New Zealand
  • In 'just... ow" news, Steven McCormack survived being blown up "like a football" after falling on a compressed air hose that pierced his buttock and literally inflated him.  Mr. McCormack is currently hospitalized and doctors are surprised that a) his skin didn't rupture as the compressed air separated fat from muscle and b) he is still alive.
  • Senior EU finance officials are meeting today to consider options for a second bailout package for Greece, which faces a funding gap of over 60 billion euros for 2012 and 2013.  Some options include a debt rollover (in which existing bond holders voluntary agree to reinvest all of the maturing capital into new Greek debt) and either a partial or full restructuring of Greek debt[2]. 
  • Outgoing ECB Executive Board member Gertrude Tumpel-Gugerell said that the ECB would be unwilling to accept either full or partial restructuring[2] of Greek debt, but declined to comment on whether or not the ECB would accept a debt rollover.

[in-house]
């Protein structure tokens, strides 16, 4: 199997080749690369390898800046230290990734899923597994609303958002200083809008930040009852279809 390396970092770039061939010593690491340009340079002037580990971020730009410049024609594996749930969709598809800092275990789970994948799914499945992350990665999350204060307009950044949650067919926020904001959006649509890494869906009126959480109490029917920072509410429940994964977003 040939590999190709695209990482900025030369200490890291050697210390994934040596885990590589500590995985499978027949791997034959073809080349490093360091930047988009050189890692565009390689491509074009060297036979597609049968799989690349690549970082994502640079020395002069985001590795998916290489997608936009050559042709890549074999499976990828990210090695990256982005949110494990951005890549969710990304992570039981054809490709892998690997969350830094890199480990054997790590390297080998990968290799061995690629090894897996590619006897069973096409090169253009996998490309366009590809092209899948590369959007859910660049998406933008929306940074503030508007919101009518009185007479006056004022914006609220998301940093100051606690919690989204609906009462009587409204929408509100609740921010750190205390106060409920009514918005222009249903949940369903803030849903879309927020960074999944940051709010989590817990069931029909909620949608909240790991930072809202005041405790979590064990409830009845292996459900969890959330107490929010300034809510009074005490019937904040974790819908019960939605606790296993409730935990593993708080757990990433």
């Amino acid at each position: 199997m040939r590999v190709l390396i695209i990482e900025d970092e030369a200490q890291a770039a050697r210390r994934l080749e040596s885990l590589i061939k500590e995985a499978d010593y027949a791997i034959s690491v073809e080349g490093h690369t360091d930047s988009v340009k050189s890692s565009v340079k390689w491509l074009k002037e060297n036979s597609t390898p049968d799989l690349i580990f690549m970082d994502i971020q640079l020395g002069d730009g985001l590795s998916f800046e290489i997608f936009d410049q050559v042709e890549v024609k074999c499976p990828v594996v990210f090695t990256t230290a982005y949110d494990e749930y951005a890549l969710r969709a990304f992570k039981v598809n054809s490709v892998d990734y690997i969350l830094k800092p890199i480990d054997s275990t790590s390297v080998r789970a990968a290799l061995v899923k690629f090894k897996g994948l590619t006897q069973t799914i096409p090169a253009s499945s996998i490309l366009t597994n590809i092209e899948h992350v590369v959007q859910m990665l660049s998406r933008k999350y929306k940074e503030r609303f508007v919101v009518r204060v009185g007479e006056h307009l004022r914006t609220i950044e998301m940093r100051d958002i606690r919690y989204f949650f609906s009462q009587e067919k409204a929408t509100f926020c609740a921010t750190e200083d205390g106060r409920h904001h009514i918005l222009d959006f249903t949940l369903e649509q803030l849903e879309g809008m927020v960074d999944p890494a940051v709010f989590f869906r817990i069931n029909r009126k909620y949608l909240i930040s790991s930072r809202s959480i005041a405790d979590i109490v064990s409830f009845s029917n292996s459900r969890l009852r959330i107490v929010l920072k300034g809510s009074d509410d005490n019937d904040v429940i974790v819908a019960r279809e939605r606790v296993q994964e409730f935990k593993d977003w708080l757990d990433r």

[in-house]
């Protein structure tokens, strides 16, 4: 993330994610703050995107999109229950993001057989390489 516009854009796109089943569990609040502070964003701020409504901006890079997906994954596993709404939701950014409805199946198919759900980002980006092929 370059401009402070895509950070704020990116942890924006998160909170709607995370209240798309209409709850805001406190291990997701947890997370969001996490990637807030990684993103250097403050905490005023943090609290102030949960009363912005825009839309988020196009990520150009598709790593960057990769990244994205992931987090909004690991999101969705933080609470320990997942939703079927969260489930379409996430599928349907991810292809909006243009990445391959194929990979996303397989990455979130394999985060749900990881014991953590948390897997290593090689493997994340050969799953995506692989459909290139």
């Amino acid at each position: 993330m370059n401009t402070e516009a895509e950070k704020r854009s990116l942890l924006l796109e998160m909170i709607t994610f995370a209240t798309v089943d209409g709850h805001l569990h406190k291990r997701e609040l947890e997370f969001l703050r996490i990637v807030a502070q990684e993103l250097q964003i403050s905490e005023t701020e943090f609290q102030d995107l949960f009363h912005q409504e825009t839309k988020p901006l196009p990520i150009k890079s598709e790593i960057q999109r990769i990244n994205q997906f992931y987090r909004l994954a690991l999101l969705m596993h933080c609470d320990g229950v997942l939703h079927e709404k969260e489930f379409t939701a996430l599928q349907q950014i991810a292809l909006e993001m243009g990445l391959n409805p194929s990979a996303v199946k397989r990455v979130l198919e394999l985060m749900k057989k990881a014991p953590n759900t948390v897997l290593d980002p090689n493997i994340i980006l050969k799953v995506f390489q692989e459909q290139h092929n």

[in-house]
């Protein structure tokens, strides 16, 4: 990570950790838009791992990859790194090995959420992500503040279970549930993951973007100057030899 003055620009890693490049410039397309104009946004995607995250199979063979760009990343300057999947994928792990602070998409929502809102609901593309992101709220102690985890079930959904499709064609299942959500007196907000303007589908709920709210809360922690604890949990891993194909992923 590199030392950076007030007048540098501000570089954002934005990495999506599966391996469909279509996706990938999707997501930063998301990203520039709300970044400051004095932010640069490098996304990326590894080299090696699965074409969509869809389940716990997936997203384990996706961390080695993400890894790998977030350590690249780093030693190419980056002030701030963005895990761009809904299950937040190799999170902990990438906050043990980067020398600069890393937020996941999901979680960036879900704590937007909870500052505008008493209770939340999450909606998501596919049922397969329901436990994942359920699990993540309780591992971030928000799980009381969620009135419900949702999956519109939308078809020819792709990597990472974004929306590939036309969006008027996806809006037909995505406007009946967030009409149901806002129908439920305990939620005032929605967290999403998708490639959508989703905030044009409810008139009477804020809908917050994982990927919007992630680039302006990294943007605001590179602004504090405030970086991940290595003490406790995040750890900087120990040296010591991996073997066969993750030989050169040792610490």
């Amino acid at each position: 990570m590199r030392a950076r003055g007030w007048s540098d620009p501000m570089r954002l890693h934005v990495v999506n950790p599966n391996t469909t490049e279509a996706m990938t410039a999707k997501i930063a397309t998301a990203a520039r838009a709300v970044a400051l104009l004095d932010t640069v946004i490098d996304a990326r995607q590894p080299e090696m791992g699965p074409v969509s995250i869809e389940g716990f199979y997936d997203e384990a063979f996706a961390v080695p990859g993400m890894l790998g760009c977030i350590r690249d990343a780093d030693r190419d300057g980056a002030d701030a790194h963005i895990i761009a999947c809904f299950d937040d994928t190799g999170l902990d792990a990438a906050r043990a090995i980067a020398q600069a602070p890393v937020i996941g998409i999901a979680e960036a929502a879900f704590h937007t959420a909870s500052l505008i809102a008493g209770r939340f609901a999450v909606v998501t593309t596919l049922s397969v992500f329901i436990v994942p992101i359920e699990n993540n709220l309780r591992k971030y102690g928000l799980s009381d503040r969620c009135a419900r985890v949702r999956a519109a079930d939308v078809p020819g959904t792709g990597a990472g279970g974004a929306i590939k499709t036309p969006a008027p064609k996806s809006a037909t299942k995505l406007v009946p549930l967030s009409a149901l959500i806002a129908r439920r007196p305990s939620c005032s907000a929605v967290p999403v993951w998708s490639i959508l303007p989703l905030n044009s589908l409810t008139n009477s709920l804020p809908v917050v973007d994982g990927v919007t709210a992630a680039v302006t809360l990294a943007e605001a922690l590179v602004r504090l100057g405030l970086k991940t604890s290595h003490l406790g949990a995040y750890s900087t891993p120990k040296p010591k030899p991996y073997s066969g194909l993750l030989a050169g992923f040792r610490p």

• Ratko Mladic's appeal to not be extradited to The Hague on medical grounds has been rejected by Serbia's war crimes tribunal.  Doctors that examined him said he was well enough to travel, and he is likely to be extradited some time today.
South Africa
  • The emerging nations, largely headed by the non-Russia part of the BRICS, are still deciding whether to nominate their own candidate for head of the IMF.  Right now, Brazil is debating between Christine Lagarde and Agustin Carstens, and South Africa is considering naming its own candidate.
  • In "expect to see mass firings in 2013 news", Wal-Mart has been given the go-ahead to buy local retail chain Massmart on the condition that it not fire workers in the first two years of ownership, it give preference to re-hiring 500 staff that were laid off in 2010, and it have a program for developing local suppliers.